Monday, May 21, 2007



It had been 31 years since a modern F1 car was driven on the legendary Nurburgring. Arguably the greatest track in the world, the Nurburgring is used extensively by auto manufacturers for testing new models. 13 miles in length and consisting of more than 150 corners, the track takes years to master.

Track records and lap times are posted around the Internet, and provide something of the Ultimate Benchmark of overall car performance and speed. In 1975, Niki Lauda put down a blistering lap of 6:58.6 in his Ferrari 312 B3 during that year's German GP.

As reported by, and with video at Jalopnik, BMW recently took their 2006 F1 entry to the Nurburgring, giving Nick Heidfeld the opportunity to put one of the fastest and best-handling cars in automotive history to the ultimate test in BMW's backyard.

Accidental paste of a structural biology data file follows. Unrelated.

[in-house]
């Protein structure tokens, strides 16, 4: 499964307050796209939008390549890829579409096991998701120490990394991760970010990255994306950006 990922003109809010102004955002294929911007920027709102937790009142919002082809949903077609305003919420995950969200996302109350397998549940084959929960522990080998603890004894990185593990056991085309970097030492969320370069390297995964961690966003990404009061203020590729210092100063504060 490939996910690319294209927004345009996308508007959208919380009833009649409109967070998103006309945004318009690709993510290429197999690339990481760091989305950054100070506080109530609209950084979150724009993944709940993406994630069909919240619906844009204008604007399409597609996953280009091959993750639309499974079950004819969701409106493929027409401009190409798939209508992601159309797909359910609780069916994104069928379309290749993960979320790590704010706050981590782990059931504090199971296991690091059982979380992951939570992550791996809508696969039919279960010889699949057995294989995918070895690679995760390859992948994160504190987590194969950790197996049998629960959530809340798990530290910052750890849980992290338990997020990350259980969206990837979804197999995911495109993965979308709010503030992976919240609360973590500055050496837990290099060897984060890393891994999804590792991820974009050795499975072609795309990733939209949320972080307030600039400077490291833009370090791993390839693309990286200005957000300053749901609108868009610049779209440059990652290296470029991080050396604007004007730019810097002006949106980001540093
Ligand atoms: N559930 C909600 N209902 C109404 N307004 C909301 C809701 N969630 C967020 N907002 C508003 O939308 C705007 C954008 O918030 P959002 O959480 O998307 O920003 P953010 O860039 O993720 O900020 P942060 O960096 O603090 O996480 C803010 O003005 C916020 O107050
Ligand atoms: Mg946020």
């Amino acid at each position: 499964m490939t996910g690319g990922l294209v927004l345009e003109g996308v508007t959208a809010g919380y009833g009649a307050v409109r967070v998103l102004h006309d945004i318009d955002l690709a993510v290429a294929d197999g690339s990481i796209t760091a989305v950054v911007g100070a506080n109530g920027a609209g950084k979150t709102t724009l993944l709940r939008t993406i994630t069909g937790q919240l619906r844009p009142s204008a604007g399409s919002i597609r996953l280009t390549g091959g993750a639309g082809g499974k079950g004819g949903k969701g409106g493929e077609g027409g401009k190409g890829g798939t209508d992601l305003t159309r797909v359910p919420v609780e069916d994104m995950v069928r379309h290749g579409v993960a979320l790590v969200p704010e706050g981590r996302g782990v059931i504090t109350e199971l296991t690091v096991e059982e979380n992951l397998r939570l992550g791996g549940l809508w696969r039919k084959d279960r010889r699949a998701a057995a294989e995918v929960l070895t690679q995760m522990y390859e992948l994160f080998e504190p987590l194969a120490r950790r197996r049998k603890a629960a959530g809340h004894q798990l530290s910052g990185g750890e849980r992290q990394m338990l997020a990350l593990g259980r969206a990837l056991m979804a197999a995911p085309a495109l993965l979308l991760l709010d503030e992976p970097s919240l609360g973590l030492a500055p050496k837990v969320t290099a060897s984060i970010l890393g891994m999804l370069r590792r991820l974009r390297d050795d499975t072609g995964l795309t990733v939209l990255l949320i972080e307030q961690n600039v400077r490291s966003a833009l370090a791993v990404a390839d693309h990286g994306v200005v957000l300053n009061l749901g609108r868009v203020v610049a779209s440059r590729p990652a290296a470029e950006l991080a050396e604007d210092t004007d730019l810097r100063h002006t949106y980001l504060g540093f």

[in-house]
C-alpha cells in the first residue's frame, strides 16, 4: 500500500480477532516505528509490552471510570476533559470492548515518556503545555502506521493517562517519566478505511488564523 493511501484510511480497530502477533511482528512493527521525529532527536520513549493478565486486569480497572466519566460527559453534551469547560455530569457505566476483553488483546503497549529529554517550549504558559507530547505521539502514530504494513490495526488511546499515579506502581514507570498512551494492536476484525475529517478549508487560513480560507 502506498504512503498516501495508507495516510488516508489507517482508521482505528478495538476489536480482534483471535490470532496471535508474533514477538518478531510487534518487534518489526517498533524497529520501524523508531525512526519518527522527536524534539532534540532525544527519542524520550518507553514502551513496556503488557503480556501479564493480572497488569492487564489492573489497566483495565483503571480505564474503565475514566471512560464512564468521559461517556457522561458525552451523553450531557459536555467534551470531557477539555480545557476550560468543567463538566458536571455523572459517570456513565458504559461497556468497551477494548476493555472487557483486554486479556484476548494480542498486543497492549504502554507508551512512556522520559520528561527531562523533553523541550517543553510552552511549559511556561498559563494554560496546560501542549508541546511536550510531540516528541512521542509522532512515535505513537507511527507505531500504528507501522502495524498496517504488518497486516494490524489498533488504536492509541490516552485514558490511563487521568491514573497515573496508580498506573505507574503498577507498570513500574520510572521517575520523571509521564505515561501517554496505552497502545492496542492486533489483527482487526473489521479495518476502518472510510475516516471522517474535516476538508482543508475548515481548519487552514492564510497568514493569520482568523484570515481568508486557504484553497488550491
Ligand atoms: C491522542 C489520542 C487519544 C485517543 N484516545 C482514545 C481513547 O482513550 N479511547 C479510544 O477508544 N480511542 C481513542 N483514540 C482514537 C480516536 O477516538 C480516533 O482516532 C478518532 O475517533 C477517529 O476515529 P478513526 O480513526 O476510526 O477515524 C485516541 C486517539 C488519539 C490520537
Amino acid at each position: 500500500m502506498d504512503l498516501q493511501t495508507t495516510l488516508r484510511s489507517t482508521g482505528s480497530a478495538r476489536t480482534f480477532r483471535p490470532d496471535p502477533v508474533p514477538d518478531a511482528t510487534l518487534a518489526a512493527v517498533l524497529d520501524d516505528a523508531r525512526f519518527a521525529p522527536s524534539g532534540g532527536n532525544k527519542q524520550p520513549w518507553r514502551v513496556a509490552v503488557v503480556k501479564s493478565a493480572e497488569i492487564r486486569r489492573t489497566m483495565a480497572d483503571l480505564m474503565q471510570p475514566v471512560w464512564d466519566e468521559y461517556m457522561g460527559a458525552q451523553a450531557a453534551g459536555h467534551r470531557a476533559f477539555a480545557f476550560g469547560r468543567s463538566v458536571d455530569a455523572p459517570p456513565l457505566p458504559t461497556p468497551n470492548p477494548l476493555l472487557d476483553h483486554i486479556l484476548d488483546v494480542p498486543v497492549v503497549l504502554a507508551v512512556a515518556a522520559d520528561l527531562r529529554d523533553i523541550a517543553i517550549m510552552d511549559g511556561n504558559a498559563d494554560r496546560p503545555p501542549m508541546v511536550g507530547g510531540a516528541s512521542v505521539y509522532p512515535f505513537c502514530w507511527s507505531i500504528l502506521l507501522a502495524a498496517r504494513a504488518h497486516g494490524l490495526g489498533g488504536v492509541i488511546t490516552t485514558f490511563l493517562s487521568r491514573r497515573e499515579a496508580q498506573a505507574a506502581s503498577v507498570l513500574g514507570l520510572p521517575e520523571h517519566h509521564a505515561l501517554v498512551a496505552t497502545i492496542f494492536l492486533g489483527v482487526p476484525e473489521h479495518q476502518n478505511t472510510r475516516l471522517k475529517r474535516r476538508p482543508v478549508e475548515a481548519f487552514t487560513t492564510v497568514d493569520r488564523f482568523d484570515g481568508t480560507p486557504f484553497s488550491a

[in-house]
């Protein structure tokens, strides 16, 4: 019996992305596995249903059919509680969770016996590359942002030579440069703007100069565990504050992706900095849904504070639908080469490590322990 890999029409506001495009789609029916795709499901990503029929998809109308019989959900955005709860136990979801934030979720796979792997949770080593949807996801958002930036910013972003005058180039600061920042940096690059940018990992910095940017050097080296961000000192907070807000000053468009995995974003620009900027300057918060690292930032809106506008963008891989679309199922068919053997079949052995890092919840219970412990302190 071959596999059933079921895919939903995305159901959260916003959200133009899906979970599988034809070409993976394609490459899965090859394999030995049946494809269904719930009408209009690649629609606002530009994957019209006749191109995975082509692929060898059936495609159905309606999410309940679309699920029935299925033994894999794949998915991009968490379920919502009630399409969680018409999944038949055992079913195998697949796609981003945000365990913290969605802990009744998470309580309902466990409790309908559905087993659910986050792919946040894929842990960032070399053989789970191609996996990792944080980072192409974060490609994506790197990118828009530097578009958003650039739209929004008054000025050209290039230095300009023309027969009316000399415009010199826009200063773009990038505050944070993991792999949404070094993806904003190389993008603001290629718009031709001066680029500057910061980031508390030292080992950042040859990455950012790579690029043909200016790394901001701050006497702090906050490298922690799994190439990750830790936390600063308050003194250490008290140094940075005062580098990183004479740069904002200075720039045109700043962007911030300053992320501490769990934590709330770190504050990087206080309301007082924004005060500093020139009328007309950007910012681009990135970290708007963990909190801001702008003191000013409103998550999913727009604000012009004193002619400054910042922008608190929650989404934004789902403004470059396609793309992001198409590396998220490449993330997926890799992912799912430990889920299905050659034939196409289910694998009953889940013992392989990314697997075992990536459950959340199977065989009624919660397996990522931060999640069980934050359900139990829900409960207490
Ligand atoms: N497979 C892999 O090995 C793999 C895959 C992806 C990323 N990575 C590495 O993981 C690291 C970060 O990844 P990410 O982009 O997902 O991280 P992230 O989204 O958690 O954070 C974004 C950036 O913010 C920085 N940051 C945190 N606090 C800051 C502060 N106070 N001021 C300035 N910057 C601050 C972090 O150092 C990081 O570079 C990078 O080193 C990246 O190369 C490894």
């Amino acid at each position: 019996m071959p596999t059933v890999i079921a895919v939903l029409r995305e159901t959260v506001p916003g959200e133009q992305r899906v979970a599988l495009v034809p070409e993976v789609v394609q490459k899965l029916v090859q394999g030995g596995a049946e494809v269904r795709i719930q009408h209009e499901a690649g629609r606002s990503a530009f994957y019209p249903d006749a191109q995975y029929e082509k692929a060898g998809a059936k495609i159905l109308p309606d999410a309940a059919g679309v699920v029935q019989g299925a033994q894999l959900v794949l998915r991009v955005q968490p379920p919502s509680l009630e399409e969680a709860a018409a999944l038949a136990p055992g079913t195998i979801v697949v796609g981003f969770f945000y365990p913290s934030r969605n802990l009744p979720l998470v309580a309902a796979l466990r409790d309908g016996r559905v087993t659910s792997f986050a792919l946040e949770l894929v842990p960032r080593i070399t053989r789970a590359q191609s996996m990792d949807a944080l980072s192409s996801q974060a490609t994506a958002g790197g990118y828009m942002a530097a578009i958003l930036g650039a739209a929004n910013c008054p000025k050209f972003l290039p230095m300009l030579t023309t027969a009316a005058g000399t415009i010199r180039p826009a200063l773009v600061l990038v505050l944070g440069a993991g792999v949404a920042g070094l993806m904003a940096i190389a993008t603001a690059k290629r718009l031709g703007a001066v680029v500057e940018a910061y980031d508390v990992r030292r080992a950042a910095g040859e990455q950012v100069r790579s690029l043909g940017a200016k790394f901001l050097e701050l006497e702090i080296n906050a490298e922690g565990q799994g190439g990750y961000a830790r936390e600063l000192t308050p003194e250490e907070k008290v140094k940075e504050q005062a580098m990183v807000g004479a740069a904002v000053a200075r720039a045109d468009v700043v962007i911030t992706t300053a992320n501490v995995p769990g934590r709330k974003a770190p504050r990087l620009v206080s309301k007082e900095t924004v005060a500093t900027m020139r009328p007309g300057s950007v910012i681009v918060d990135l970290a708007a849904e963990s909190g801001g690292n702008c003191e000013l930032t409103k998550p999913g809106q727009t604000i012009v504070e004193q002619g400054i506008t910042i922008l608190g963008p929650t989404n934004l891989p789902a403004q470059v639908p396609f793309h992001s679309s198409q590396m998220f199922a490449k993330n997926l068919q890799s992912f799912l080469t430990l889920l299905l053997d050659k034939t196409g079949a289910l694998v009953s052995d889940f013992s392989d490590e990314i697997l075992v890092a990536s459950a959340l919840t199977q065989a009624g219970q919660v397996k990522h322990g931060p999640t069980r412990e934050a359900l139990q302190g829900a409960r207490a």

The result? A best effort of 8:34. How could the pinnacle of automotive achievement post such a slow time? Heidfeld, after receiving the keys to the track and the car, also received orders to go easy, and pose for mid-lap photos. On all three of the laps he was allowed to run.

Opportunities to run modern F1 cars on the Nurburgring are too rare as it is, and for BMW to squander theirs with a photo shoot is absurd.

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